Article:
Samin Nosrat’s 10 Essential Persian Recipes
“You may attend school in America,” my mom regularly told me and my brothers when we were kids in our native San Diego, in the 1980s, “but when you come home, you’re in Iran.” Accordingly, we spoke Farsi, and attended Persian school on Saturdays to learn to read and write the language; we listened to classical Persian setar music; and celebrated Nowruz, the Persian New Year.But certainly, the most powerful form of cultural immersion we experienced was culinary. My mom, who left Iran in 1976, steeped us in the smells, tastes and traditions of Persian cuisine. She spent hours upon hours each week traversing not just San Diego but also Orange County and Los Angeles, over 100 miles away, in search of the flavors that reminded her of Iran. She taught us that regardless of what was going on in the news, home is home, and nothing can transport you there like taste.In Irvine, she found a bakery making fresh sangak, a giant dimpled flatbread named for the pebbles that line the oven floor on which the slabs of dough are baked. She’d line us all up there on weekend mornings so that each of us could order the three-per-person maximum — 12 pieces being enough to justify the hour-and-a-half-long drive for bread. Systematically, she bought and tasted every brand of plain yogurt available at the grocery store, in search of the thickest, sourest one. She regularly packed us into our blue station wagon and drove across town to the international grocer, where she could have her choice of seven types of feta and buy fresh herbs by the pound rather than by the bunch.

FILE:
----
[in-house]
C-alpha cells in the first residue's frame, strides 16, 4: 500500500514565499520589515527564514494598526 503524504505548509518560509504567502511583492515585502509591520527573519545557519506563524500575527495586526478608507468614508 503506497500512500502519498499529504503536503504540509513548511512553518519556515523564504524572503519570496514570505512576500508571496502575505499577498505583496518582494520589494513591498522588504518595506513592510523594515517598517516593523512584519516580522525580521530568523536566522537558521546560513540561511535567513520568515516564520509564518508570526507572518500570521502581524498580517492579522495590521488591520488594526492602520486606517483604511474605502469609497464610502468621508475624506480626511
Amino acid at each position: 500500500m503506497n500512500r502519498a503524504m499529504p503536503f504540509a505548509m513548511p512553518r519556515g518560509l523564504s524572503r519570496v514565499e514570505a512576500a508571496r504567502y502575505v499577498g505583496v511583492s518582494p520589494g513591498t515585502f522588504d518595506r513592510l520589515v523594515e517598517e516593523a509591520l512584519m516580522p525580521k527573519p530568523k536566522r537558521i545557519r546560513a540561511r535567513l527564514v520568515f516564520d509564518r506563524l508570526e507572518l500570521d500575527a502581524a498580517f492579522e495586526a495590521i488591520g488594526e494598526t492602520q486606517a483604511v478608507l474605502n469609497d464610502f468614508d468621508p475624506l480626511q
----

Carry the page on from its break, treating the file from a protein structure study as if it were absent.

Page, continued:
The cornerstone of every Persian meal is rice, or polo. Each day, my mom would unzip a five-kilogram burlap sack of rice — always basmati — and portion out a cup per person into a large bowl, rinsing and soaking it for hours before giving it a brief boil. Then she’d begin the sorcery required to make tahdig, the crispy rice crust by which every Persian cook’s worth is measured. Sometimes, she’d line the pot with lavash for a bread tahdig. On other occasions, when a special trip for bread wasn’t possible, she’d use a readily available flour tortilla, which yielded similarly glorious results. Either way, she’d divide and serve the rice and tahdig, encouraging us kids to delay gratification and resist gobbling down that gloriously crunchy crust first. I never could.Persian cuisine is, above all, about balance — of tastes and flavors, textures and temperatures. In every meal, even on every plate, you’ll find both sweet and sour, soft and crunchy, cooked and raw, hot and cold. In the winter, we ate khoresh-e fesenjoon, a hearty, sweet-and-sour pomegranate and walnut stew to warm us from within. In the summer, we’d peel eggplant for khoresh-e bademjoon, a bright tomato and eggplant stew made distinctly tart with lemon juice and ghooreh, or unripe grapes.
ImageCreditCon for The New York Times. Food Stylist: Simon Andrews. Prop Stylist: Paige Hicks.